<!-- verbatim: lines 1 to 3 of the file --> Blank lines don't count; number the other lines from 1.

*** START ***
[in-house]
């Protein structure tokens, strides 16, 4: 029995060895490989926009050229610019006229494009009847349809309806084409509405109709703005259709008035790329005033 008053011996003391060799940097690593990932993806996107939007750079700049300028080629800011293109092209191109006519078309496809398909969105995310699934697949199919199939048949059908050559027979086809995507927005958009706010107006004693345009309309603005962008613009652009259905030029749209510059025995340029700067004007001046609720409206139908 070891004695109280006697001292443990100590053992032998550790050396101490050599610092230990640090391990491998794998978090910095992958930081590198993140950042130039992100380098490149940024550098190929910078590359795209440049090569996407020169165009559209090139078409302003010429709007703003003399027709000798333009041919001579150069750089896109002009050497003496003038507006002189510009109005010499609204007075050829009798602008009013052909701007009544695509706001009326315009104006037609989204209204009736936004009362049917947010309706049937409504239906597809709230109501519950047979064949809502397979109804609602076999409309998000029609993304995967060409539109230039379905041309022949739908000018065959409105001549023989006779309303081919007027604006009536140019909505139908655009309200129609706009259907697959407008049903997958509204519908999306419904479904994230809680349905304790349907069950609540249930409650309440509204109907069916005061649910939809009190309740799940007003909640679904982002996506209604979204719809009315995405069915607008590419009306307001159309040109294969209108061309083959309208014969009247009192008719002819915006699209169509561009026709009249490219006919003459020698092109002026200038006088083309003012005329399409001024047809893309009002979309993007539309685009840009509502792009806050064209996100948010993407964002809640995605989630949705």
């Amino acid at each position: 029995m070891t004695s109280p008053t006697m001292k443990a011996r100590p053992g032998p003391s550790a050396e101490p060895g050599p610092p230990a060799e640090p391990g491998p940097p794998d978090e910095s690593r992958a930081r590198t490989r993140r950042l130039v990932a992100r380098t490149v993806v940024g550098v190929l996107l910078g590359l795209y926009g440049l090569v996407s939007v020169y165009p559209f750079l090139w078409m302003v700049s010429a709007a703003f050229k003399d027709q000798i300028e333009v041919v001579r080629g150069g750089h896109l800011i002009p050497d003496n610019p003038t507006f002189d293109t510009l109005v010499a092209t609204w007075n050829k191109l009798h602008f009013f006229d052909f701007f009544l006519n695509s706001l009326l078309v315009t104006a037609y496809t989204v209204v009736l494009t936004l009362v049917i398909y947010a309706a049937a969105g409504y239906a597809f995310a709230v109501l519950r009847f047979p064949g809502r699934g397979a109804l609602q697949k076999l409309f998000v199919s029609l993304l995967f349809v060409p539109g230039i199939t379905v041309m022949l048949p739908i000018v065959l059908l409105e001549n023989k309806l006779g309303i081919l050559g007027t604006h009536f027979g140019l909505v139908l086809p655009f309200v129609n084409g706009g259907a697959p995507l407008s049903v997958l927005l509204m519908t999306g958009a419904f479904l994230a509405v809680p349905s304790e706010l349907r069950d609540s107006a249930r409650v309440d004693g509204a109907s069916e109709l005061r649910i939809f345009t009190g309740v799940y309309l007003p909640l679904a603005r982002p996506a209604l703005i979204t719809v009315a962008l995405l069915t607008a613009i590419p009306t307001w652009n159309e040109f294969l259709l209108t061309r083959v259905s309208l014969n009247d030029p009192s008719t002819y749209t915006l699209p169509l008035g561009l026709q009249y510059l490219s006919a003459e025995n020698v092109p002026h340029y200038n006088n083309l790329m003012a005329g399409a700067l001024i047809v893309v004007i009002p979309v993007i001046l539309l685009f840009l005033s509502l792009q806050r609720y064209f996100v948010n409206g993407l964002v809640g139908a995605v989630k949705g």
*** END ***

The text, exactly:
[in-house]
């Protein structure tokens, strides 16, 4: 029995060895490989926009050229610019006229494009009847349809309806084409509405109709703005259709008035790329005033 008053011996003391060799940097690593990932993806996107939007750079700049300028080629800011293109092209191109006519078309496809398909969105995310699934697949199919199939048949059908050559027979086809995507927005958009706010107006004693345009309309603005962008613009652009259905030029749209510059025995340029700067004007001046609720409206139908 070891004695109280006697001292443990100590053992032998550790050396101490050599610092230990640090391990491998794998978090910095992958930081590198993140950042130039992100380098490149940024550098190929910078590359795209440049090569996407020169165009559209090139078409302003010429709007703003003399027709000798333009041919001579150069750089896109002009050497003496003038507006002189510009109005010499609204007075050829009798602008009013052909701007009544695509706001009326315009104006037609989204209204009736936004009362049917947010309706049937409504239906597809709230109501519950047979064949809502397979109804609602076999409309998000029609993304995967060409539109230039379905041309022949739908000018065959409105001549023989006779309303081919007027604006009536140019909505139908655009309200129609706009259907697959407008049903997958509204519908999306419904479904994230809680349905304790349907069950609540249930409650309440509204109907069916005061649910939809009190309740799940007003909640679904982002996506209604979204719809009315995405069915607008590419009306307001159309040109294969209108061309083959309208014969009247009192008719002819915006699209169509561009026709009249490219006919003459020698092109002026200038006088083309003012005329399409001024047809893309009002979309993007539309685009840009509502792009806050064209996100948010993407964002809640995605989630949705």
């Amino acid at each position: 029995m070891t004695s109280p008053t006697m001292k443990a011996r100590p053992g032998p003391s550790a050396e101490p060895g050599p610092p230990a060799e640090p391990g491998p940097p794998d978090e910095s690593r992958a930081r590198t490989r993140r950042l130039v990932a992100r380098t490149v993806v940024g550098v190929l996107l910078g590359l795209y926009g440049l090569v996407s939007v020169y165009p559209f750079l090139w078409m302003v700049s010429a709007a703003f050229k003399d027709q000798i300028e333009v041919v001579r080629g150069g750089h896109l800011i002009p050497d003496n610019p003038t507006f002189d293109t510009l109005v010499a092209t609204w007075n050829k191109l009798h602008f009013f006229d052909f701007f009544l006519n695509s706001l009326l078309v315009t104006a037609y496809t989204v209204v009736l494009t936004l009362v049917i398909y947010a309706a049937a969105g409504y239906a597809f995310a709230v109501l519950r009847f047979p064949g809502r699934g397979a109804l609602q697949k076999l409309f998000v199919s029609l993304l995967f349809v060409p539109g230039i199939t379905v041309m022949l048949p739908i000018v065959l059908l409105e001549n023989k309806l006779g309303i081919l050559g007027t604006h009536f027979g140019l909505v139908l086809p655009f309200v129609n084409g706009g259907a697959p995507l407008s049903v997958l927005l509204m519908t999306g958009a419904f479904l994230a509405v809680p349905s304790e706010l349907r069950d609540s107006a249930r409650v309440d004693g509204a109907s069916e109709l005061r649910i939809f345009t009190g309740v799940y309309l007003p909640l679904a603005r982002p996506a209604l703005i979204t719809v009315a962008l995405l069915t607008a613009i590419p009306t307001w652009n159309e040109f294969l259709l209108t061309r083959v259905s309208l014969n009247d030029p009192s008719t002819y749209t915006l699209p169509l008035g561009l026709q009249y510059l490219s006919a003459e025995n020698v092109p002026h340029y200038n006088n083309l790329m003012a005329g399409a700067l001024i047809v893309v004007i009002p979309v993007i001046l539309l685009f840009l005033s509502l792009q806050r609720y064209f996100v948010n409206g993407l964002v809640g139908a995605v989630k949705g």